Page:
Minister for Africa James Duddridge gave the following speech during his visit to Ghana.
Honourable Ministers, distinguished guests,
The Africa I came to know in Swaziland, and later living in Cote D’Ivoire and Botswana, is a dynamic place of entrepreneurs, opportunities, an aspirant middle class and a vibrant youth culture. This is the Africa the UK Government wants to engage with.
Traditional aid programmes building health, education and sanitation services in developing countries are vital. They make a real difference to millions of people. The UK Government will continue to provide this type of support including here in Ghana. I am proud of the extraordinary work DFID do in Ghana – and the way that well over £100m the UK spends by to support Ghana’s sustainable and inclusive economic growth and development.
But aid never made a country rich. Indeed, aid alone will not eliminate poverty in Africa. In any case, aid inflows are now in most parts of the continent less than other capital flows, foreign direct investment and, in many cases, remittances from overseas diasporas. What is really needed not though is to unleash the power of the free market.
The British government believes that it is the private sector that will grow Africa out of poverty. Because profitable businesses pay taxes and employ people who pay taxes. Which allows governments to invest in health, in education and in infrastructure. And it means less unemployment. Moreover, a broad tax base increases government accountability. The positive effects of a thriving economy are felt throughout society.
I believe that when we look at Africa we look at opportunity. Yes, there are risks. Yes there are difficulties. Yes there are security challenges across the continent. We are never short of people who will talk about the negatives. Or of people who treat the continent as a monolith rather than an internally diverse grouping of over 50 countries. But there are also commercial opportunities and abundant resources – not least Africa’s people, and huge economic potential in the Africa that I know and love.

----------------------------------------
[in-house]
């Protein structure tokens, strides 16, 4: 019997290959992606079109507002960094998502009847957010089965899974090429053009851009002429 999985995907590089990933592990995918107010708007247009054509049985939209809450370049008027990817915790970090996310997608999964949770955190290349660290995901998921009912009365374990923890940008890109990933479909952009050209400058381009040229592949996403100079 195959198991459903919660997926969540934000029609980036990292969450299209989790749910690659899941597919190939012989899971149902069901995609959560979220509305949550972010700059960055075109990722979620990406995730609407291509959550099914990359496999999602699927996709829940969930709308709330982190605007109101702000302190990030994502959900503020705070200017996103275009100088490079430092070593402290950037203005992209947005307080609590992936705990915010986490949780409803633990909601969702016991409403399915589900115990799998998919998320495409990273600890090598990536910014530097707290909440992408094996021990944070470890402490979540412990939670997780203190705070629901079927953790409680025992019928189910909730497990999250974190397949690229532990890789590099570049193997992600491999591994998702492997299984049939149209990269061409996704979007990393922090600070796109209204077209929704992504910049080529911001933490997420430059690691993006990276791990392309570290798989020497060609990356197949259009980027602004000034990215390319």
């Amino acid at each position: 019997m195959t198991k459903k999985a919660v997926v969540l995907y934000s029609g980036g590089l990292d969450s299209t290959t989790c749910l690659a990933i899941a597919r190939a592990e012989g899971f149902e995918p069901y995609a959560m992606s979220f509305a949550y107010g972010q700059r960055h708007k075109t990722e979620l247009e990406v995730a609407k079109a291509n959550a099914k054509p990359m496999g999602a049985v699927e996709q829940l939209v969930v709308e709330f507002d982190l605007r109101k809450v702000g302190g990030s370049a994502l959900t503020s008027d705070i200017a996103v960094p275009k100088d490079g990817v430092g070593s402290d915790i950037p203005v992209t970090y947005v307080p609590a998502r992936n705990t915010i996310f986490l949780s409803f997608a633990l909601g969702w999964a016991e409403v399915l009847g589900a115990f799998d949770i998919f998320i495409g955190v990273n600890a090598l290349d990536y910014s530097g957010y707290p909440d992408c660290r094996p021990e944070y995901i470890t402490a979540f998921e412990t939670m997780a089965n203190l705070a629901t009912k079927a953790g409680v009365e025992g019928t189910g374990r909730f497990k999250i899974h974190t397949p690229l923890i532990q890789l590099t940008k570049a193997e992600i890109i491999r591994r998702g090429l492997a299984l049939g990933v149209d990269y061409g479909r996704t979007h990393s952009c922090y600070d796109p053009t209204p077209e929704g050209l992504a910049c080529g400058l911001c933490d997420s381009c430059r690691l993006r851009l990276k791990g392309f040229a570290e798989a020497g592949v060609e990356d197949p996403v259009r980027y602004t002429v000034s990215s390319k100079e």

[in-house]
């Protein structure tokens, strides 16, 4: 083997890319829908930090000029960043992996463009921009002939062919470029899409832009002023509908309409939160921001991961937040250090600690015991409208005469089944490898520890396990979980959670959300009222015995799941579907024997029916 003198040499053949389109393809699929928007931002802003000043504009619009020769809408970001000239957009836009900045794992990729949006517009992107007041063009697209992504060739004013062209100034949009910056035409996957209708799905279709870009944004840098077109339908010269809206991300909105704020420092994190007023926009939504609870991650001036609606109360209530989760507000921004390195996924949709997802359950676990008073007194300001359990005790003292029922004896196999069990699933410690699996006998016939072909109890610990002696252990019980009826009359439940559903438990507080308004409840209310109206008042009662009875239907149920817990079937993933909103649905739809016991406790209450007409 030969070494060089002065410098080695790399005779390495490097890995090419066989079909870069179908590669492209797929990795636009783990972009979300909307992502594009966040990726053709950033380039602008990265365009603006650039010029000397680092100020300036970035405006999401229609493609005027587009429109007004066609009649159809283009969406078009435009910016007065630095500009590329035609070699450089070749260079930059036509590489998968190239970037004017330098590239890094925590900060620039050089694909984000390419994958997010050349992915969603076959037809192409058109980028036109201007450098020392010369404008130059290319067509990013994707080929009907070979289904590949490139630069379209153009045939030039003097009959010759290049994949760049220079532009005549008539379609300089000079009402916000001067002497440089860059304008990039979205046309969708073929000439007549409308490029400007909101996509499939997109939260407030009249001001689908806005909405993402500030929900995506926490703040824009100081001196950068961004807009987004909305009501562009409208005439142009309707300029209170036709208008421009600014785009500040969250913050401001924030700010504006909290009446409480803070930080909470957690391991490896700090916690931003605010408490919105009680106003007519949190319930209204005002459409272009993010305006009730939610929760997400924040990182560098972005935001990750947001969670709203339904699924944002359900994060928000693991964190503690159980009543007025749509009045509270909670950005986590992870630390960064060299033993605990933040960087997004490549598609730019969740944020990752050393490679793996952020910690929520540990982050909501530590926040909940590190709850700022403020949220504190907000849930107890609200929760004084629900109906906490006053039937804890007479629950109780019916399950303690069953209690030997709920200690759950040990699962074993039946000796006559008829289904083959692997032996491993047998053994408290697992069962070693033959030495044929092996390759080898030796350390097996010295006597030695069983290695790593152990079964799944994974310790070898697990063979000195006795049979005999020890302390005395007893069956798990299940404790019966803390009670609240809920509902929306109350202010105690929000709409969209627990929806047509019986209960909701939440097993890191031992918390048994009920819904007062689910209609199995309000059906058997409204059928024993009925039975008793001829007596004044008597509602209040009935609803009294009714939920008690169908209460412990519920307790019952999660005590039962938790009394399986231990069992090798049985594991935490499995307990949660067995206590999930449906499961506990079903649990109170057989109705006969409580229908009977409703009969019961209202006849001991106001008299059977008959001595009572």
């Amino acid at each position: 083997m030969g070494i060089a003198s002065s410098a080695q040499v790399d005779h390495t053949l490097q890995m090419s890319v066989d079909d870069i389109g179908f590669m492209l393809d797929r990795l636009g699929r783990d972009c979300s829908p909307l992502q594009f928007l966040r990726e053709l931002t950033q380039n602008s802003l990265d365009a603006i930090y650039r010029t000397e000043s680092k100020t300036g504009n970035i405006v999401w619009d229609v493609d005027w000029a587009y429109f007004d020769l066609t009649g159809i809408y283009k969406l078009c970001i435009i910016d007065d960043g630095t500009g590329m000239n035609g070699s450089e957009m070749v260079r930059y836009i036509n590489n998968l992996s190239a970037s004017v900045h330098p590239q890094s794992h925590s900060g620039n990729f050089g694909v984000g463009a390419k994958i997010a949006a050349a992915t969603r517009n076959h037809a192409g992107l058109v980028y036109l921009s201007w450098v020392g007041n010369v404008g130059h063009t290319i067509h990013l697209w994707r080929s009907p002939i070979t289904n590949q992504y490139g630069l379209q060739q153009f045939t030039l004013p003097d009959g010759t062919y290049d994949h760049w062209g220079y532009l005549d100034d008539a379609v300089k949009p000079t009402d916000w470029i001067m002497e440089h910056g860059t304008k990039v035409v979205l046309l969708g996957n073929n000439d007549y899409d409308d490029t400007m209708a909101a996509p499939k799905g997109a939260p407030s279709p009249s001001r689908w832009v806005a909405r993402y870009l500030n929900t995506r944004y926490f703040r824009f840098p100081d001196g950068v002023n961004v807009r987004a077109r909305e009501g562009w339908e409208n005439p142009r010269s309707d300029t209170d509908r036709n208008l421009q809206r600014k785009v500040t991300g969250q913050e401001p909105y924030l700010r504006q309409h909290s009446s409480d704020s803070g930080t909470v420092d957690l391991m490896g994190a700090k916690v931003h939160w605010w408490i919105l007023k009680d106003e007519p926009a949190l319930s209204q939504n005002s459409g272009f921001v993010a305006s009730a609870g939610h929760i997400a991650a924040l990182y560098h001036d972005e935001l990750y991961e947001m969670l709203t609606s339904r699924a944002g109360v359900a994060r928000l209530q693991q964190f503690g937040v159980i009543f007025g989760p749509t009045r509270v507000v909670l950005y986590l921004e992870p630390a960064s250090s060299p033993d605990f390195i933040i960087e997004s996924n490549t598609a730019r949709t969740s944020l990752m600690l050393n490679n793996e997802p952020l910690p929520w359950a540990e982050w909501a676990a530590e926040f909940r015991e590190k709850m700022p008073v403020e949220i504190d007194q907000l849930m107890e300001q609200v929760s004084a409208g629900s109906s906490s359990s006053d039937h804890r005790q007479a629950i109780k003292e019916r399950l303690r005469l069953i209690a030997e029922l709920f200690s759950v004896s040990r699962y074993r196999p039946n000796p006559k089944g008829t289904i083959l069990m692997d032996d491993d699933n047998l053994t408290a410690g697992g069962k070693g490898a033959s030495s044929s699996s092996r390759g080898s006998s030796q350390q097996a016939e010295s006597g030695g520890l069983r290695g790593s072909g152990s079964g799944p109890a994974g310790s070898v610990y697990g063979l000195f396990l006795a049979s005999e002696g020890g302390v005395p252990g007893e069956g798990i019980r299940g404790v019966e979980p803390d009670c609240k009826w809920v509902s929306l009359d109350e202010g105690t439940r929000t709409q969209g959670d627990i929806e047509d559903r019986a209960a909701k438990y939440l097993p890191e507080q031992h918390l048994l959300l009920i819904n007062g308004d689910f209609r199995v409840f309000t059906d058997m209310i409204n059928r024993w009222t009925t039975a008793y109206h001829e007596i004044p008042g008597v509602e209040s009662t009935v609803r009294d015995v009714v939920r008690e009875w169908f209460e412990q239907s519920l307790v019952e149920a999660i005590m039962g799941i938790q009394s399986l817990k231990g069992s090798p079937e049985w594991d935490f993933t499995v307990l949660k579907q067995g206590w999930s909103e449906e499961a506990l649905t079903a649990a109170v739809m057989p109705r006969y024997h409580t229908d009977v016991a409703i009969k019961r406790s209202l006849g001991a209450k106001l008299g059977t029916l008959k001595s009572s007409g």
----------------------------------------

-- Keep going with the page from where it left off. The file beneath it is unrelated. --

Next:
We understand that while some countries in Africa still need aid, many more need investment, expertise, and financial services – the World Bank estimates that the continent as a whole needs an extra $90bn capital investment a year for infrastructure alone. So we want to champion Africa as an investment and trade destination of choice. Jobs, growth, and poverty reduction are all instrumental in addressing the drivers of conflict – and therefore key parts of the ‘Golden Thread’, a term that our Prime Minister coined, and which we have now enshrined in the UN’s new Sustainable Development Goals.
African markets are truly the markets of tomorrow. While the economic outlook might be dampened in the short-term by the slump in commodity prices, the medium to longer-term outlook is still promising. By 2019, rising consumer demand from the emerging African middle class could present additional demand of almost 720 billion pounds. Looking further ahead, this consumer market is only set to grow as Africa’s population doubles to 2.5 billion people by 2050.
This is what I think about when I think of Ghana. And when I do the word that comes to mind is “partnership”. Partnership to achieve the potential that Ghana has – to drive and support sustainable and inclusive economic growth and development in Ghana. For Ghanaians. At the same time – and I don’t want to hide this – I want to see potential benefits for UK companies who want to invest in Ghana or export to Ghana. But importantly – and this is a cornerstone of UK policy – any business won by UK companies will be won openly and transparently because corruption is not just a cancer that rots a country: for UK companies it is illegal anywhere. And far from a reason not to do business with British companies it’s the reason to do business with them – because what you see is what you get and there is no murky side negotiation. This is something that His Excellency President Mahama and I discussed today. I am delighted he is attending the Prime Ministers anti-corruption summit in May and hope that it will mark a domestic and international step change in Ghana’s fight against corruption.
Earlier today I witnessed the official handover of the Dodowa District Hospital, the first of six new district hospitals that NMS Infrastructure is building for the Government of Ghana to invigorate regional and district health care throughout Ghana. I am proud that it was delivered for the Ghanaian people by a British company, NMS, with British expertise, British exports and UK financing support – and that as well as delivering a world class medical facility it also transferred skills, experience and technology to more than 2000 Ghanaians. That is exactly the sort of partnership that should lie at the heart of our bilateral relationship and I will make it a key part of my role to ensure that happens.